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For more information, go to www.arthritisresearchuk.org

Palindromic rheumatism

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What is palindromic rheumatism?

Palindromic rheumatism causes attacks of joint pain and inflammation which keep coming and going. The joints appear normal between attacks. Read more >

What are the symptoms of palindromic rheumatism?

During an attack:

  • affected joints and tendons feel painful and stiff and may be hot, tender and swollen
  • the skin over affected joints may look red or there may be a nodule under the skin
  • you may feel tired, unwell and even feverish.

In between attacks, people with palindromic rheumatism usually feel well.

Read more >

What causes palindromic rheumatism?

Studies into palindromic rheumatism have shown that inflammatory cells move into the lining of the joint, which causes inflammation, although we don’t yet know what triggers this inflammation. Read more >

How is palindromic rheumatism diagnosed?

There's no specific test for palindromic rheumatism. The diagnosis will be made based on your symptoms and, if possible, a physical examination during an attack. This will also help rule out other forms of arthritis. Taking a photo of the affected joints during an attack may be helpful.

Blood tests and x-rays may also be helpful in providing support for the diagnosis and ruling out other conditions.

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What is the outlook for palindromic rheumatism?

Palindromic rheumatism varies a great deal from person to person so it's impossible to predict what to expect. Some people may go on to develop rheumatoid arthritis, but about 10–15% find their symptoms completely disappear. Read more >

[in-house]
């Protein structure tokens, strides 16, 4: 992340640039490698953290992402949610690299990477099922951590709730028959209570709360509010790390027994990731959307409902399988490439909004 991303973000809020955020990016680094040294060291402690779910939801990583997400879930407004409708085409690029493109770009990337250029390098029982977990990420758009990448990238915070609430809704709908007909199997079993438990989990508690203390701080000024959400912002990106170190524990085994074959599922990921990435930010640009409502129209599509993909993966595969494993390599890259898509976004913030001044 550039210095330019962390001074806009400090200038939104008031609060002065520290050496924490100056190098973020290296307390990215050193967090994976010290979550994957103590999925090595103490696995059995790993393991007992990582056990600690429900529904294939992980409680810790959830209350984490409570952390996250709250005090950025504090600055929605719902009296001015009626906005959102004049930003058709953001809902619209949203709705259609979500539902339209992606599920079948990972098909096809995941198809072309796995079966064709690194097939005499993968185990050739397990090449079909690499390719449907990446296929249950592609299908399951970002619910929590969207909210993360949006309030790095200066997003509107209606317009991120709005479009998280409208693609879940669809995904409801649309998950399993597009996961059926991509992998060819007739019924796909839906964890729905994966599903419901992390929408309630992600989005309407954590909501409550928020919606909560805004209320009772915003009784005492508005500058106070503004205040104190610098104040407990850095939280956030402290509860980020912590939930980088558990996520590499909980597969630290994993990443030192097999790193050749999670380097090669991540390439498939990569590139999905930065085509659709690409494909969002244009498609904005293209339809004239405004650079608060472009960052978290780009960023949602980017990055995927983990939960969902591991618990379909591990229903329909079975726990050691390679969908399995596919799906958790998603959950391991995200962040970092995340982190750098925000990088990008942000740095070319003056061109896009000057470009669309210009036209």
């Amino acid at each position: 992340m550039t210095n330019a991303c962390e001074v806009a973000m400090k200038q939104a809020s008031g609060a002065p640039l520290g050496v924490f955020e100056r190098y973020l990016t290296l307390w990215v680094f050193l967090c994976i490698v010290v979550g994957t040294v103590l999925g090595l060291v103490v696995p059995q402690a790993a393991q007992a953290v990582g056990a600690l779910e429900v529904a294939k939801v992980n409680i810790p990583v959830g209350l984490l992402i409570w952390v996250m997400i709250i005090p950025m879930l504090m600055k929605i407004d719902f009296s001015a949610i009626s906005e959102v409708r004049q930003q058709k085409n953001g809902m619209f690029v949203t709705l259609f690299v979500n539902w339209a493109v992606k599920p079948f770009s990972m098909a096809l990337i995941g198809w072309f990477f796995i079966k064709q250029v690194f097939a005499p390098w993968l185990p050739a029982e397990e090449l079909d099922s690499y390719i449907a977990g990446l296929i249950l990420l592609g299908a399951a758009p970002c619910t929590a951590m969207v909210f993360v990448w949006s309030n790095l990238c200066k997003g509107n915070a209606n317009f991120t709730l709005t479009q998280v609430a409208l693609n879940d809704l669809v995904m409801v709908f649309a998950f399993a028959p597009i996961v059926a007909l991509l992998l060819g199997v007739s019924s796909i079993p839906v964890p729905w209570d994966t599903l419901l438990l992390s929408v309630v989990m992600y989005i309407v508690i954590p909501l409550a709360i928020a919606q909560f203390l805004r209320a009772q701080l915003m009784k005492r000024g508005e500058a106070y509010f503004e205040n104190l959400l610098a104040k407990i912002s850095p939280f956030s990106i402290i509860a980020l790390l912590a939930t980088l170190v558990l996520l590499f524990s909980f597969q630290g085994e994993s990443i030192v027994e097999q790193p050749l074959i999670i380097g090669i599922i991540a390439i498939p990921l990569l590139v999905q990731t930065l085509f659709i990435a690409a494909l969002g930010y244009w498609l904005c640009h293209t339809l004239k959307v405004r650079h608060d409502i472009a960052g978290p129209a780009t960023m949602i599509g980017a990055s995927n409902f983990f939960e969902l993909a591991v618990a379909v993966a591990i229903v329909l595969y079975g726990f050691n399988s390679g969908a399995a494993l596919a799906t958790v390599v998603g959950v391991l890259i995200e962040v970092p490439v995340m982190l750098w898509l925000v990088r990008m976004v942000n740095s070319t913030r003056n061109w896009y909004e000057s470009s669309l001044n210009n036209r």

What can I do to help myself when I have palindromic rheumatism?

Resting your joints during an attack will help, but you should get moving once severe inflammation has settled down. Talk to your doctor about increasing your medication if you need it. Finding a balance between rest and exercise, and keeping to a healthy diet and weight will also help. Some people also find that taking complementary medicines like fish oil help to ease symptoms. Read more >

Living with palindromic rheumatism

Living with a long-term condition can be difficult. You can help your family and friends to understand your condition by discussing it with them and by showing them this information.

Palindromic rheumatism may make work more difficult, but there are things you can do to make it easier. Talk to your local Jobcentre Plus or Citizens Advice Bureau if you need more advice.

You may not feel like having sex during attacks, but in between them you should be able to have a normal sex life. There's no evidence that palindromic rheumatism affects your chances of having a family, but you should talk to your doctor about your medication before you start trying for a baby.

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Research and new developments for palindromic rheumatism

Some studies into other forms of inflammatory arthritis may lead to better treatments for palindromic rheumatism.

Read more >
For more information, go to www.arthritisresearchuk.org/arthritis-information or call 0300 790 0400 to order the complete printed booklet.
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